Evolution of Resolution


While we didn't always have such high resolutions as we do today. In the early days of computing, we had glass teletypes which hooked up to computers through a cable that transmitted code only for text. No colour, no graphics, only text. In 1984, IBM introduced EGA, which brought with it higher resolutions, more colors, and, of course, new monitors. We were able to get resolutions of up to 640×350. In 1987, IBM introduced the VGA video standard and the first VGA monitors, in league with IBM's PS/2 line of computers. Almost every analog video standard since then has built off of VGA. Throughout the 1980s and 1990s, LCD technology continued to improve, driven by a market boom in laptop computers. Computer companies had experimented with desktop LCD monitors since the 1980s in small numbers, but those monitors tended to cost a lot and offer horrible performance in comparison with the more prevalent CRTs. I will be using YouTube as a benchmark as it is one of the most viewed website that have resolution selection available. Back in 2007, YouTube started in 240p (320x240), 2008 it rose to 360p (480x360) which is slightly more tolerable by today's standards, and then later in that year 720 aka HD (1280x720) came around (which for desktops is pretty rubbish but most Iphones have a lower resolution than this), and later 1080p aka FHD (1920x1080). This is the current standart for monitors but it doesn't stop here. 1440p aka QHD came soon after (2560x1440). 1440p is what high end android phones use with examples being the LG V20, Galaxy S7, Google Pixel. Now that those are out of the way, we can get into the larger resolutions not that many people have access to. Starting with the most famous resolution, 4K. 4K or UHD (3840x2160) is what people strive to be able to use in their televisions and computers as it delivers the most detail commercially available. The big boy of resolutions is yet to make commercially available. 8k UHD (7680x4320) televisions are already being made but no consumer systems are currently able to run it. It is a very high resolution but is currently not used very often. However, that doesn't mean we never use it as it was used in televisions during the Rio Olympics. All the resolutions shown are 16:9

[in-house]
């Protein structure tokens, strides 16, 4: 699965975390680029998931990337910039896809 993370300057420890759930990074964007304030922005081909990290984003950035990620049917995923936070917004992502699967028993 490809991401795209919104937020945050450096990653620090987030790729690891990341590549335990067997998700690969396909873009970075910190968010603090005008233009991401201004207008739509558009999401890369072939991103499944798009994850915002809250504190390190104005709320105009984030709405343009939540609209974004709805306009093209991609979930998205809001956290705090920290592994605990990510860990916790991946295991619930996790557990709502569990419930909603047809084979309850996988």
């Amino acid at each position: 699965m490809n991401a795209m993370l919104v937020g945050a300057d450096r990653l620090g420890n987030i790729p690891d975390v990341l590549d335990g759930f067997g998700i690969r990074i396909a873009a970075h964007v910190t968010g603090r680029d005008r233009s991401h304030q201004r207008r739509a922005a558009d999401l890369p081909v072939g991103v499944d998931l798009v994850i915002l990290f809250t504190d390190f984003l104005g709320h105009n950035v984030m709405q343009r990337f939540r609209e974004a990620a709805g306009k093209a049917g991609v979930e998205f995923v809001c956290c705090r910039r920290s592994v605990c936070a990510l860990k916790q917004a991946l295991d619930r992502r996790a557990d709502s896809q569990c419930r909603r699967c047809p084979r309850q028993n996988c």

Uses and future plans

In the near future, we will be able to obtain higher and higher resolutions which could help in the medical field. Doctors could take more detailed photos inside the human body which could in turn lead to easier detectability of tumours and other things as well. Uses for high resolutions do not end there. Higher resolutions images can be used for space exploration. In the recent years we have gotten higher and higher quality images from Nasa. Those Images of planets would not be possible without high resolution images and could improve even more to give us a more detailed perspective on our universe.

An older photo of a nebula
A newer photo of Mars
A 4K computer made image that demonstrates the possibility of future Photos taken from satellites.

It is quite noticeable that the photo of mars is much better than the photo of the nebula, but still has a far way to go until it reaches the image made by the computer. This technology is not out of reach though. Cameras such as the RED Weapon with it's 8K censor.

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